How We Make Sheridan Magic

Head of School Jessica Donovan speaks to the intentionality behind our students’ learning experiences and the use of Responsive Classroom.  

A parent recently said to me, “There’s some kind of magic that happens when you walk through the doors at Sheridan.” While I agree that the kind of joy and engagement we have at Sheridan does feel like magic, in reality, it is intentional work that is bringing that magic to life.

A big piece of our intentionality is our use of Responsive Classroom practices throughout the school. Over the last two years, I have set a priority that all classroom teachers have formal training in Responsive Classroom, the instructional method we use to address the social, emotional and learning needs of all of our students. Specifically, Responsive Classroom aligns with Sheridan’s core philosophy and helps us provide the engaging academics, effective classroom management, developmentally-responsive teaching, and positive community that are the “secret sauce” for enduring and enjoyable learning.

Tenets of Responsive Classroom

Responsive Classroom practices look different in different grades, but the basic tenets are the same — cooperation, assertiveness, responsibility, empathy, and self control all lead to academic competence. If the classroom environment is designed with these beliefs in mind, students are ready and able to learn. Just think back to your own education. Do you remember a teacher that you loved, a lesson that stuck with you beyond a test, or a time when you actually enjoyed working hard because the work felt meaningful? These are the kinds of experiences we work everyday to create for your children, and Responsive Classroom is a core part of the planning for these experiences.

At Sheridan, we know that culture, personality, and environment influence each child’s development. The drive to school may have been long and the child may feel tired, they may have fought with a parent or sibling right before leaving the car, they may be worried about a friend, pet, grandparent, or parent. As children get older, social dynamics, stress, perceived abilities and lack of abilities, and anxiety can all create blocks to learning. Our co-teaching and advisory system allows us the freedom to respond to individual needs, work with children and families, and incorporate coping strategies into the school day.

Practices align with developmental stages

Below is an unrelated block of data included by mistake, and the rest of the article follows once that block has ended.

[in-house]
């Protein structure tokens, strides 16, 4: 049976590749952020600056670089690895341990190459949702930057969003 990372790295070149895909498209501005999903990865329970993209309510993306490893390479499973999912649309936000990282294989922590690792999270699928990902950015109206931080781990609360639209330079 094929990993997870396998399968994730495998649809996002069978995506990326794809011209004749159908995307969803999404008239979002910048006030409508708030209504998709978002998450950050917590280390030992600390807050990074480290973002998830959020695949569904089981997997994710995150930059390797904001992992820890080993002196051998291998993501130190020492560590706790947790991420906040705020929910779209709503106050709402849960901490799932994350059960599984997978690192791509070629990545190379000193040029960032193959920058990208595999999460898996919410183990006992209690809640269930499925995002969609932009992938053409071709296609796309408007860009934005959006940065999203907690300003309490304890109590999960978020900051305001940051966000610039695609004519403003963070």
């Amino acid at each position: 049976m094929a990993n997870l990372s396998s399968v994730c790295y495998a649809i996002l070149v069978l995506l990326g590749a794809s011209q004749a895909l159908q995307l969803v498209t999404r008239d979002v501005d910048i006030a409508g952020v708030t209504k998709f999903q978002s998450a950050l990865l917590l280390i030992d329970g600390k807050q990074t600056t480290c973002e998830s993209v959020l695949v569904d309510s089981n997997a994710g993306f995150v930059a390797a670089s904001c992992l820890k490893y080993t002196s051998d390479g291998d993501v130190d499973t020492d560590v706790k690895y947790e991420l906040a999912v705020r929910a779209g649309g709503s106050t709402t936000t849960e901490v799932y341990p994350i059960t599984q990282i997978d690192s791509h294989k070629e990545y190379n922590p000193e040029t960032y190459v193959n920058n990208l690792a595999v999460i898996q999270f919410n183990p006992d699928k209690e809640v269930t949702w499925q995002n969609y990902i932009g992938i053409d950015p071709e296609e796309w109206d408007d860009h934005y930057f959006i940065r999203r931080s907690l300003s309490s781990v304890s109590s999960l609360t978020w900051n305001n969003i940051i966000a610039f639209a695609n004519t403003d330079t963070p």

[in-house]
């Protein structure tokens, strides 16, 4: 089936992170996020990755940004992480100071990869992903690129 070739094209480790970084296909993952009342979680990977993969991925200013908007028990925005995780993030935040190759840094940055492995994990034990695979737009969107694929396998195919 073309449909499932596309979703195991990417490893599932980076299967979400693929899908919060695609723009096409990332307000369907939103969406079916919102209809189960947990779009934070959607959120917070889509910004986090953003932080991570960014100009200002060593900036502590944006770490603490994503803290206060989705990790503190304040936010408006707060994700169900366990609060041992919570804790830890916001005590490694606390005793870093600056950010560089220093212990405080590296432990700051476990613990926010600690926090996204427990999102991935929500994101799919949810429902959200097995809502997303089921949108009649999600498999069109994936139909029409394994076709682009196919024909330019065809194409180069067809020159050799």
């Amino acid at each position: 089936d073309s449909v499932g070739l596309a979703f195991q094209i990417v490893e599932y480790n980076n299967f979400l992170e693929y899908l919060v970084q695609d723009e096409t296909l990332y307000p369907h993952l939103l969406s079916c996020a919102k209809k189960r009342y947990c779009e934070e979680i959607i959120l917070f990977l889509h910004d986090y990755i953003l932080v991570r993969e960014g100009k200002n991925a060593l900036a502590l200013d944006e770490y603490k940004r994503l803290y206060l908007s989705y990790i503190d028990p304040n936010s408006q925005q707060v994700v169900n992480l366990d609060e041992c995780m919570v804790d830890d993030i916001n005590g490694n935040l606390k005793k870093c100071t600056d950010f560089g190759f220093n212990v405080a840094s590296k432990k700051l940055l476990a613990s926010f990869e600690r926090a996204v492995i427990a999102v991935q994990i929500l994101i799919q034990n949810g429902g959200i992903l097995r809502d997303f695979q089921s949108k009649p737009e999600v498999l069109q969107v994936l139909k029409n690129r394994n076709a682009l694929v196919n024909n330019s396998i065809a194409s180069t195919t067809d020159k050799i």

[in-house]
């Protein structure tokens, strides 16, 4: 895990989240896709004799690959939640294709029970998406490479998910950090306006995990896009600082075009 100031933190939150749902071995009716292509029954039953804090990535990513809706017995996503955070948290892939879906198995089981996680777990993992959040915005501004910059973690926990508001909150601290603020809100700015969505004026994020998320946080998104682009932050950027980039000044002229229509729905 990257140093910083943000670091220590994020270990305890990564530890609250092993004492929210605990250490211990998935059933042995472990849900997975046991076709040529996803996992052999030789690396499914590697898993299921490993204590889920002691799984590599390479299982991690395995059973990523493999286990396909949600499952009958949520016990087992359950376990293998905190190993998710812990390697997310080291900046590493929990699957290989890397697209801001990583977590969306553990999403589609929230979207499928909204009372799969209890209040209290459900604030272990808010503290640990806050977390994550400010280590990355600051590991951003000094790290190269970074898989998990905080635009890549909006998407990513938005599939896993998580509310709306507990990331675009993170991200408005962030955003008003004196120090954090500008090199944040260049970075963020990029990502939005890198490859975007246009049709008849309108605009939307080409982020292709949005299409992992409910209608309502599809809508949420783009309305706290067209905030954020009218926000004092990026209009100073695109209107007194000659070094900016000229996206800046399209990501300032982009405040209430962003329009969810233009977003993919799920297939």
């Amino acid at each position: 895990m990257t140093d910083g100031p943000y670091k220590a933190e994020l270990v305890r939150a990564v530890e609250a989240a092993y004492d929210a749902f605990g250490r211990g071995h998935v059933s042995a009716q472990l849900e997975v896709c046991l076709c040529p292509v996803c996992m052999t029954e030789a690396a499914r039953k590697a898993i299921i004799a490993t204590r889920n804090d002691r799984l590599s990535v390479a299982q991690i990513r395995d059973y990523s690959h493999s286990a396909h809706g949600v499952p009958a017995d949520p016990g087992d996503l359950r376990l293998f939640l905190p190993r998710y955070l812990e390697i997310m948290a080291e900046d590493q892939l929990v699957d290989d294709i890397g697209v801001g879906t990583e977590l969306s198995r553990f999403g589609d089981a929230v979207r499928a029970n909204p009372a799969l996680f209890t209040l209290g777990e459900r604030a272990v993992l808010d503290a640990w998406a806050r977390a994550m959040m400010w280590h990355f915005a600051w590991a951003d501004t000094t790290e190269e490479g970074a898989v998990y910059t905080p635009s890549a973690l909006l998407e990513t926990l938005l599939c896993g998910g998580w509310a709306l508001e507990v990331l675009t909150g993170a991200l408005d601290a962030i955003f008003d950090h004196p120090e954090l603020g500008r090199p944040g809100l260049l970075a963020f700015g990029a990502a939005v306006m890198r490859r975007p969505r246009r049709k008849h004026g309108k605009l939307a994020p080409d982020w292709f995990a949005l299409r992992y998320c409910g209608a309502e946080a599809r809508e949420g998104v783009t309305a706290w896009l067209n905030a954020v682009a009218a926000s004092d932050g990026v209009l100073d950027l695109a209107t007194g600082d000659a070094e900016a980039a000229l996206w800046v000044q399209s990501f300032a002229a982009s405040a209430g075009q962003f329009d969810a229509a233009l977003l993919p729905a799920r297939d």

Responsive Classroom guides our study of the stages of child development and we plan our work accordingly. While individual children develop at different rates, the key principles of child development remain constant. We can look at predictable developmental patterns to shape our instruction. For example, we know that third graders can get very excited about their work, but can tend to be impatient and sloppy. Consequently, we design activities to build their stamina around revising and introduce other activities that allow them to let their enthusiasm run free and not worry about neatness or revision. Additionally, we know that sixth graders like to argue and debate so we make sure there is room for this within the curriculum (sorry parents of 6th graders, they also like to argue and debate at home).

Teaching discipline

We understand that all students do better when they understand the rules of the classroom. Discipline needs to be taught as explicitly as math or reading, and when our students see their shared responsibility in the success of the community, they are more likely to follow rules and be prepared to learn. How we engage students in this work looks very different in first grade than it does in seventh, but the entire school is held to the same ideal. The collaborative creation of class rules or covenants which lead to the school-wide covenant is just one way that we hold students accountable to the whole learning community.

Responsive Classroom techniques look very different from what most of us remember about school. When I was a student, we listened to our teachers because we were told to and we didn’t want to get in trouble. Today, Sheridan teachers model what they expect from the students, thoughtfully plan lessons where the children can be successful, and build on mutual respect and common agreements to engage their students. Instead of calling out one student for behaving (which can cause negative classroom dynamics), we share our expectations for the class and expect the whole class to meet the expectation. We plan for movement within the lessons because we understand the developmental needs of our children. We model reflection by asking students why they think the lesson is important and what they learned. We connect the lessons to their lives and prior knowledge in order to scaffold their learning because we know this is how the learning will “stick.” It’s not Sheridan magic that makes students so excited to come to school and learn, it’s intentional, thoughtful teaching, and Responsive Classroom is an important part of that intentionality.

If you’d like to learn more about Responsive Classroom, I encourage you to browse their website here or chat with any of our teachers about their experiences.